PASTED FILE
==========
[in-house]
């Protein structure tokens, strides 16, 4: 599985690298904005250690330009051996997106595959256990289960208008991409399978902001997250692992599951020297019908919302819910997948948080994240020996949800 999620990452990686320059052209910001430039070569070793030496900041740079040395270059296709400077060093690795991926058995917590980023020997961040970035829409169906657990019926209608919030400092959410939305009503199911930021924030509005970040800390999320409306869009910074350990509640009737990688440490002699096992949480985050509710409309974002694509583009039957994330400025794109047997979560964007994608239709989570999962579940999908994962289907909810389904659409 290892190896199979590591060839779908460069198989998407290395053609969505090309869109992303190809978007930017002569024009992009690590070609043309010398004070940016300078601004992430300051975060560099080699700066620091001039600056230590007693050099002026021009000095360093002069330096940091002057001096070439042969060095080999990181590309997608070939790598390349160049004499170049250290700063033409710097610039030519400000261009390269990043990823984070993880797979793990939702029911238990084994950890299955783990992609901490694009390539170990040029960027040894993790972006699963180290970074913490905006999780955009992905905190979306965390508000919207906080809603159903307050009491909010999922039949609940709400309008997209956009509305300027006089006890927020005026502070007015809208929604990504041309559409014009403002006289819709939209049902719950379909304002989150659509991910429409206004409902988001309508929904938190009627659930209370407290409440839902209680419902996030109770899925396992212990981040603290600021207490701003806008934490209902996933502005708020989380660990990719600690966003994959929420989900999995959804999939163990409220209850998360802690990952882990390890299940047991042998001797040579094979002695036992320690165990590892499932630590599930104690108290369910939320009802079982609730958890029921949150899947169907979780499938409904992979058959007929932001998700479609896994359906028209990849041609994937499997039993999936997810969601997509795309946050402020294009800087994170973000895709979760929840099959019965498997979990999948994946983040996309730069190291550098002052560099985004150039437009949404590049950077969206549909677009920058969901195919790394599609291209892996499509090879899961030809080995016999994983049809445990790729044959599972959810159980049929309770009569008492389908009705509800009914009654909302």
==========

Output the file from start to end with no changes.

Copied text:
[in-house]
């Protein structure tokens, strides 16, 4: 599985690298904005250690330009051996997106595959256990289960208008991409399978902001997250692992599951020297019908919302819910997948948080994240020996949800 999620990452990686320059052209910001430039070569070793030496900041740079040395270059296709400077060093690795991926058995917590980023020997961040970035829409169906657990019926209608919030400092959410939305009503199911930021924030509005970040800390999320409306869009910074350990509640009737990688440490002699096992949480985050509710409309974002694509583009039957994330400025794109047997979560964007994608239709989570999962579940999908994962289907909810389904659409 290892190896199979590591060839779908460069198989998407290395053609969505090309869109992303190809978007930017002569024009992009690590070609043309010398004070940016300078601004992430300051975060560099080699700066620091001039600056230590007693050099002026021009000095360093002069330096940091002057001096070439042969060095080999990181590309997608070939790598390349160049004499170049250290700063033409710097610039030519400000261009390269990043990823984070993880797979793990939702029911238990084994950890299955783990992609901490694009390539170990040029960027040894993790972006699963180290970074913490905006999780955009992905905190979306965390508000919207906080809603159903307050009491909010999922039949609940709400309008997209956009509305300027006089006890927020005026502070007015809208929604990504041309559409014009403002006289819709939209049902719950379909304002989150659509991910429409206004409902988001309508929904938190009627659930209370407290409440839902209680419902996030109770899925396992212990981040603290600021207490701003806008934490209902996933502005708020989380660990990719600690966003994959929420989900999995959804999939163990409220209850998360802690990952882990390890299940047991042998001797040579094979002695036992320690165990590892499932630590599930104690108290369910939320009802079982609730958890029921949150899947169907979780499938409904992979058959007929932001998700479609896994359906028209990849041609994937499997039993999936997810969601997509795309946050402020294009800087994170973000895709979760929840099959019965498997979990999948994946983040996309730069190291550098002052560099985004150039437009949404590049950077969206549909677009920058969901195919790394599609291209892996499509090879899961030809080995016999994983049809445990790729044959599972959810159980049929309770009569008492389908009705509800009914009654909302």